There are certain moments in boxing, where backroom bickering, contentious contract negotiations, and jaundiced judging are mere afterthoughts. These moments occur sporadically, but when they do, it reaffirms your love for the sport, your reason for placing it on a higher pedestal than all others.
A little more than 15 months ago, Ricky Hatton provided us with one of those moments.
Hatton, the working class kid from Manchester, England, had never been taken seriously as a major player on the world stage. He became a phenomenon in England, selling out arenas fighting guys as qualified as your gardener. Much like the Spice Girls, many of us stateside believed this British icon was more sizzle than substance. We thought he was protected, wrapped in the cocoon that was promoter Frank Warren’s tightly wound web: as recently as 2004, he was still fighting also-rans like Carlos Vilches and Michael Stewart.
We all were convinced Hatton was another in a long line of Europeans unwilling to test their wares on American soil. Like Dariusz Michalczewski and Sven Ottke, we all thought he would be just another regional fighter scared of conquering the world.
When Hatton signed on to fight Kostya Tszyu, the robotic Russian with an anvil of a right hand, we all figured it was a ruse. Hatton would sign on for the fight, only to drop out with some mysterious injury as fight time approached. But on June 4, 2005, in front of a raucous hometown crowd at the MEN Arena in Manchester, the kid exploded through our living rooms.
With a sustained body attack and a fair share of grappling, Hatton wore down the old veteran. It was not pretty. It was not an exhibition of fluid boxing or debilitating power. Beyond the aesthetic unpleasantness, you could appreciate this go-for-broke kid looking to snag the title from the clutches of greatness. After 11 rounds, Hatton hopped off his stool, ready to finish the future hall-of-famer off. But he did not need to. Tsyzu’s goose was cooked. He quit on his stool and Hatton’s (to quote the most overused statement in boxing) star-making performance was complete.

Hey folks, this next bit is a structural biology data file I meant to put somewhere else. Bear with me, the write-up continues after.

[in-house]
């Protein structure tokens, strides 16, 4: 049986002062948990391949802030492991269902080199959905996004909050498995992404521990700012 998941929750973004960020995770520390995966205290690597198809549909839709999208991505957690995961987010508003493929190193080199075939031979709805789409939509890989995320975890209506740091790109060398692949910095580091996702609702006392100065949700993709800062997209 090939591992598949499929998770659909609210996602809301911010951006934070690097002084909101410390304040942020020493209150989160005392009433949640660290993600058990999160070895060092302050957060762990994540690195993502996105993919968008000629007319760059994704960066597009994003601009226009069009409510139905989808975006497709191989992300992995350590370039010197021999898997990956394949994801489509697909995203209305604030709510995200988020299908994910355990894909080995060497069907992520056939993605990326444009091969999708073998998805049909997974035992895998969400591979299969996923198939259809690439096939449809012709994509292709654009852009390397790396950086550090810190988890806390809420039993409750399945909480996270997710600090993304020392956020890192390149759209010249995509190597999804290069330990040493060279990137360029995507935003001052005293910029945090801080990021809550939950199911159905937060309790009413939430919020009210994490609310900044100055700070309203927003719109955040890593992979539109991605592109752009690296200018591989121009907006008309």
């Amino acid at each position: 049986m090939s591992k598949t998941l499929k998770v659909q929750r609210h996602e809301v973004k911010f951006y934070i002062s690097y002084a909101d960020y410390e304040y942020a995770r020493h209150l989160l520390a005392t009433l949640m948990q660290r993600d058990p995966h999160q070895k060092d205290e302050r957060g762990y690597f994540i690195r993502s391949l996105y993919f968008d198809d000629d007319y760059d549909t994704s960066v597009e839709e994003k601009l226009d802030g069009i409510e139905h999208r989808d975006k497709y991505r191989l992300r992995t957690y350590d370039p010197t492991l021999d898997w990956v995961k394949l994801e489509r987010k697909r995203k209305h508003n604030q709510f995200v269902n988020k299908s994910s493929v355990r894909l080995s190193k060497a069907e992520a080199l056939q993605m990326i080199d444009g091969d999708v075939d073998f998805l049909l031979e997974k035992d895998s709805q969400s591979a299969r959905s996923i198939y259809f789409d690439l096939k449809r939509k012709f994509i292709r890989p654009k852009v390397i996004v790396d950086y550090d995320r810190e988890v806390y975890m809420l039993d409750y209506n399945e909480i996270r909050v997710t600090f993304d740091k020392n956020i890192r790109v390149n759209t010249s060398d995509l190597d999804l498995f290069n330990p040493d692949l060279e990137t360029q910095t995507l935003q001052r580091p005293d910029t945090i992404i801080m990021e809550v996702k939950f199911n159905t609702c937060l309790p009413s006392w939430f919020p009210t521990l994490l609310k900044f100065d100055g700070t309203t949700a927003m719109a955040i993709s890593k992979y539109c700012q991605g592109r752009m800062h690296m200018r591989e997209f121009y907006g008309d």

At that moment of jubilation, you could not help but think this could be boxing’s next international superstar. How could we not? Here was a humble everyman who could back up his bark with his share of bite. Claiming he was ready to conquer America, we prepared for the next British invasion.
Invasion? It was more like a whimper. After dusting off Carlos Maussa in Sheffield England, Hatton was talking about the mega-fights, the Mayweathers, Cottos, and Mosleys of the world. But those fights, for one reason or another, never transpired.
Instead, we were stuck with watching Hatton squeak by with a close unanimous decision against Luis Collazo last May in Boston.
In the aftermath of that fight, the bandwagon grew smaller. Hatton’s tea and scones party was over. Now, his future is in doubt, and the kid will have to fight to stay in the picture
Since the Collazo debacle, there have been talks of fights with Oktay Urkal and Juan Urango. That’s fine for a belt holder looking to pick up a couple of paydays. But for a once-upon-a-time potential superstar looking to regain his reputation after a sub-par performance, it is downright inexcusable. Fifteen months ago, Hatton was the toast of the boxing world. That was then, this is now. And now, all I want to see is if the “Hit Man” can back up that sizzle with a little more spice.